Teen art conversation
The Nevada Museum of Art’s program for young people isn’t just about art
I parked on South Virginia Street and walked across the street and into a large, white tent. I continued down a flight of concrete stairs to see Picasso’s 25 Years of Edition Ceramics From the Edward and Ann Weston Collection, Nevada Museum of Art’s latest display in its temporary underground lair.
Something was different: Music by Stone Temple Pilots played on a small stereo. Just to the left of a bold, muscular Rodin statue were two large tables holding the small stereo, some chips, cookies, candy and a bowl of sodas. A tall youth at the entrance handed me a flyer about the selection of ceramics created by Pablo Picasso in collaboration with potters Georges and Suzanne Ramie. Rock music, chips and soda at the art museum? Think of them as accoutrements. This was the last Tuesday of the month, the night the Nevada Museum of Art sponsors 20 Below, one of its many community outreach programs. Admission is free for anyone with a high-school student ID.
Jude Gabbard, outreach educator for NMA and 20 Below’s new organizer, structured the event to attract teenagers. He approached high school art classes and collaborated with teachers. He brought in local sponsors interested in the teen demographic such as Vans and KRZQ, and he picked the music.
“It gives kids the opportunity to be exposed [to art] and to know that there are other things out there besides sports or religious activities,” Gabbard said.
Entering the museum, I followed a group of young guys with papers in their hands. Immediately I thought these teens were merely trying to get someone to sign their forms, so that they could get extra credit in school for attending. But talking to them, I found that only one of them was receiving extra credit for attending the event. The rest came for something to do.
Jimmy Son told me what he would have been doing that night had he not attended 20 Below: “I’d probably be at a church event or playing sports.”
Word has been spreading about the event.
“Each time [attendance] has been doubling,” Gabbard said.
The kids’ reactions—to Picasso’s ceramic owls and oddly shaped women striking non-erotic poses against the white backdrop of the walls and white casings—were varied. Some made wry comments and laughed about what they would eat on these “dishes” if indeed they were in their kitchens.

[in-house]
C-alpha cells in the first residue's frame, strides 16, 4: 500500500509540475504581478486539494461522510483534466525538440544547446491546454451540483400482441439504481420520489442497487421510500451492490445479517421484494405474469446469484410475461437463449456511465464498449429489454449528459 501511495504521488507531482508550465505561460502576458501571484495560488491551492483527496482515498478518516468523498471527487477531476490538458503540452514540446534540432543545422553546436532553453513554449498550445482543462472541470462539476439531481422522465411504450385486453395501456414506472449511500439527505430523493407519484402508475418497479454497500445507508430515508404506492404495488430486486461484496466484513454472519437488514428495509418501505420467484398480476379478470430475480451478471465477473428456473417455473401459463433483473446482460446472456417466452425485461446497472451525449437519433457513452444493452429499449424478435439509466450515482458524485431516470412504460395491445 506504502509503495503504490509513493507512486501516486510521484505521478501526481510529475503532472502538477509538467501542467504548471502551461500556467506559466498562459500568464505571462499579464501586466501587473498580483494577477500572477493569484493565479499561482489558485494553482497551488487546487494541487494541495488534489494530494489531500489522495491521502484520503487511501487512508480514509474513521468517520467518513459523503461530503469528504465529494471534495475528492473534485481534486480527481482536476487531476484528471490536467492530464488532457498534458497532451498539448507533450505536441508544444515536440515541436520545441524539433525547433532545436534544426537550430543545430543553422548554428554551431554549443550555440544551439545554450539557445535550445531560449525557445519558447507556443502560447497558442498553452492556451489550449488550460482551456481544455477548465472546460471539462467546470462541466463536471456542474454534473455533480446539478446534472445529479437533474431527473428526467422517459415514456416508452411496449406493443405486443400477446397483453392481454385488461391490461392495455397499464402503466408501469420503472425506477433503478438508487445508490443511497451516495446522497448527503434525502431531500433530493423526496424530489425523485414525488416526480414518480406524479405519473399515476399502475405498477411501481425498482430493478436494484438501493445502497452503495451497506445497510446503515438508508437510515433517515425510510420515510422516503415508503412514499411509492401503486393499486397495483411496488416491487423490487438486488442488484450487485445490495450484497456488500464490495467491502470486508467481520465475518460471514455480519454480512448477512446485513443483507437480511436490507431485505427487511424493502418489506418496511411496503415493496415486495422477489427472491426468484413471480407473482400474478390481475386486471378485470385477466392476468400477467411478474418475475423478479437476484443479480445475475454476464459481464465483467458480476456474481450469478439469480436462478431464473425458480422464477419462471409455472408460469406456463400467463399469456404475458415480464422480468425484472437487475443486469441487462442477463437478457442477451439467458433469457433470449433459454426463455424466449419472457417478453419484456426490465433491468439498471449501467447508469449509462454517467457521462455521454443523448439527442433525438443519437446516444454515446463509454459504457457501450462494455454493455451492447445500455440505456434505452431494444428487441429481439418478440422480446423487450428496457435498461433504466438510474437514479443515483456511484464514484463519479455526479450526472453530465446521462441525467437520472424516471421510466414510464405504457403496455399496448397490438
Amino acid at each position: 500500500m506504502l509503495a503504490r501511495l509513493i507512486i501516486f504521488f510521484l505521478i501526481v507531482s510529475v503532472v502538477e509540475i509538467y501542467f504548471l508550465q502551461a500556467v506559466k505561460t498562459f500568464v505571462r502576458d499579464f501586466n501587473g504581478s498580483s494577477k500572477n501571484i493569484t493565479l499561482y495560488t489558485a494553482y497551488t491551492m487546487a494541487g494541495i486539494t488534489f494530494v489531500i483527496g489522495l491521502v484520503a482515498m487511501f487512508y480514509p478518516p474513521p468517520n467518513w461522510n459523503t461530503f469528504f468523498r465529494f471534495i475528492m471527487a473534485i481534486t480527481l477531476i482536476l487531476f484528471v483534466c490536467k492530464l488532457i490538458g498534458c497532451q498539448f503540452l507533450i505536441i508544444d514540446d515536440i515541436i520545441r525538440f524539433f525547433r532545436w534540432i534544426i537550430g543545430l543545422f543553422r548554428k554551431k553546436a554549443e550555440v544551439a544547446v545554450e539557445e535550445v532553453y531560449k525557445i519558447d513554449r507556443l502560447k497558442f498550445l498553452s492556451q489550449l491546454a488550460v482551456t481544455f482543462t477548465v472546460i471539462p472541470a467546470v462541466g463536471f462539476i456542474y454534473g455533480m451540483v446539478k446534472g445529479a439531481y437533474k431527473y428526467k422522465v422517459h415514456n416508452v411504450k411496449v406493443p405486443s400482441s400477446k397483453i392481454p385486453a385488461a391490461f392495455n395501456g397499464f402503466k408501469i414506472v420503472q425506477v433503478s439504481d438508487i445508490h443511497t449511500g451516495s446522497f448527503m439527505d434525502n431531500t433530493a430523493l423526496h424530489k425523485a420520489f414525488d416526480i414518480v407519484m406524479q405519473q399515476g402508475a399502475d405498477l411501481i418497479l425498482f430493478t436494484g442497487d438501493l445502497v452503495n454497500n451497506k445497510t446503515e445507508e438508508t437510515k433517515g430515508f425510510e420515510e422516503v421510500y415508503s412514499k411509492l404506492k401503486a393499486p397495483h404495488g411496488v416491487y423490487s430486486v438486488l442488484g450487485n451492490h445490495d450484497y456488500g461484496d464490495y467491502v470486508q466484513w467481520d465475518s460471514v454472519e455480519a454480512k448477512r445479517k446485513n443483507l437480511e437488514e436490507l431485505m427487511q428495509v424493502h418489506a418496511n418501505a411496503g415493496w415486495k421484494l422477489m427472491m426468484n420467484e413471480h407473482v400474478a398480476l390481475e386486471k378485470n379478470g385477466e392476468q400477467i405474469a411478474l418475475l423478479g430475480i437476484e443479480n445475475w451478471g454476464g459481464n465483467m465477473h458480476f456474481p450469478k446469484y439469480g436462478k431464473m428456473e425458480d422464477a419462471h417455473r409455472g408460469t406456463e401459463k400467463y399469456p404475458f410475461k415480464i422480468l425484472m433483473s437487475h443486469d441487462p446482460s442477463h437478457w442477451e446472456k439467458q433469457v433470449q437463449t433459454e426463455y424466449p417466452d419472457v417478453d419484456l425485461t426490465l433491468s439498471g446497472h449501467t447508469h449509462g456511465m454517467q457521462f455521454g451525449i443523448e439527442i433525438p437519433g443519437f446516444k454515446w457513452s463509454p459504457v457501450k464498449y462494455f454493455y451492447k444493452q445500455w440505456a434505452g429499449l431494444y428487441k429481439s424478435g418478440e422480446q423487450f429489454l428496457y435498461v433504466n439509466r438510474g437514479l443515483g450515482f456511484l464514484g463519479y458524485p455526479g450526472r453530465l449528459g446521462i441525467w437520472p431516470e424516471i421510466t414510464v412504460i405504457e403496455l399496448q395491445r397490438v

“This is all making me very hungry,” said John Mcintosh, a student at Wooster High School.
During a drawing contest, about midway through the evening, students were asked to draw a small coffee maker. Some depictions were realistic, but other teens indulged in interesting artistic departures. Judging by the strain on their faces as the students drew, all of the depictions were earnest and heartfelt efforts. Marlene Bowling, NMA’s curator of education and overseer of all outreach events, judged the contest. The winner received a Vans CD.
“It’s just a great opportunity to get students introduced to what museums have to offer,” Bowling said. “In Washoe County, a lot of our students don’t have the opportunity to get into art classes.”
Outreach events at local museums are becoming a national phenomenon these days.
“During the last 10 years, at museums across the country, it has become a big focus,” Gabbard said.
Bowling and Gabbard seemed pleased with the diversity of the group.
“We’re getting a great mix of students,” Bowling said, describing how some teens are brought in by their parents, while others hear about the program through art classes and others tag along with friends.
Most groups of students toured the room and observed the art pieces on display quickly near the beginning of the evening, yet they all remained in the gallery for almost two hours.
I stayed late as well, lingering to look at the art and to listen to the youths who were left. They stood around in a circle, waiting for someone else to say something witty or stupid. Topics of conversation ranged from this guy and that girl, to that class and that teacher to sports and to what life’s like for high-schoolers.
The program gives these kids a place to meet, a roof under which to gather. Somewhere to hang out for a couple of hours. Something to talk about. Something to joke about. Something positive.
“Part of my hope for this program is to reach out to a lot of the kids who are feeling alienated and underserved," Gabbard said.